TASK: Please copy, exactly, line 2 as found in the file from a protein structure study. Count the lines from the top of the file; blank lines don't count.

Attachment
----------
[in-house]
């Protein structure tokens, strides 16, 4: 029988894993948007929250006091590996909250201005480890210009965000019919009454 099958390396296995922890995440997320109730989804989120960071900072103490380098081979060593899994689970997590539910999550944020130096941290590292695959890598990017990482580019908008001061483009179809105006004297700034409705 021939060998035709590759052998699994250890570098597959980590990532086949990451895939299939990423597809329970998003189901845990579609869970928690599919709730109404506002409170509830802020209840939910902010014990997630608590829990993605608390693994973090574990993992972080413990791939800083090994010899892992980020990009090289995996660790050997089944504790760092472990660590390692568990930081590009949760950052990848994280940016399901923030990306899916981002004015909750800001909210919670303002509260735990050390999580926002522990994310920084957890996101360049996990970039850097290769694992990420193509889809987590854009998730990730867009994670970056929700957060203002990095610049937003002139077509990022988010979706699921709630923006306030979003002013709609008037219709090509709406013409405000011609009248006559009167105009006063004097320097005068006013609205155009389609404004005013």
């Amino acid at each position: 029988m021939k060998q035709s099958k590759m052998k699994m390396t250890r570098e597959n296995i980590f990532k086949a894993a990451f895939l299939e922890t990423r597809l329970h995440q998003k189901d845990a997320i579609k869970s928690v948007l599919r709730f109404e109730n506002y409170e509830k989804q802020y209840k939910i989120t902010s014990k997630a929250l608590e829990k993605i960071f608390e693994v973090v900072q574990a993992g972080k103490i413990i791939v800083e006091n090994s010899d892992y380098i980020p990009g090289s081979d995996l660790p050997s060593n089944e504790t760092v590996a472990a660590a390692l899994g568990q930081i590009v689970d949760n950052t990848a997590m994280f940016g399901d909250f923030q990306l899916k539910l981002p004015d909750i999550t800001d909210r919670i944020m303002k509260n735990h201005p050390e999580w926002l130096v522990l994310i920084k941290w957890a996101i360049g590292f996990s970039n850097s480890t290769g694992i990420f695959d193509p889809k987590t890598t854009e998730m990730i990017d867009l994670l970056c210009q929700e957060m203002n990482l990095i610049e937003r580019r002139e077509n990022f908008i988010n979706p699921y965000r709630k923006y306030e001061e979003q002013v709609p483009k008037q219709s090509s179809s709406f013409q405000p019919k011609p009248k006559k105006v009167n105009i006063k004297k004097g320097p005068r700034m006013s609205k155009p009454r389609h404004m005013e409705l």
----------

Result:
């Protein structure tokens, strides 16, 4: 029988894993948007929250006091590996909250201005480890210009965000019919009454 099958390396296995922890995440997320109730989804989120960071900072103490380098081979060593899994689970997590539910999550944020130096941290590292695959890598990017990482580019908008001061483009179809105006004297700034409705 021939060998035709590759052998699994250890570098597959980590990532086949990451895939299939990423597809329970998003189901845990579609869970928690599919709730109404506002409170509830802020209840939910902010014990997630608590829990993605608390693994973090574990993992972080413990791939800083090994010899892992980020990009090289995996660790050997089944504790760092472990660590390692568990930081590009949760950052990848994280940016399901923030990306899916981002004015909750800001909210919670303002509260735990050390999580926002522990994310920084957890996101360049996990970039850097290769694992990420193509889809987590854009998730990730867009994670970056929700957060203002990095610049937003002139077509990022988010979706699921709630923006306030979003002013709609008037219709090509709406013409405000011609009248006559009167105009006063004097320097005068006013609205155009389609404004005013």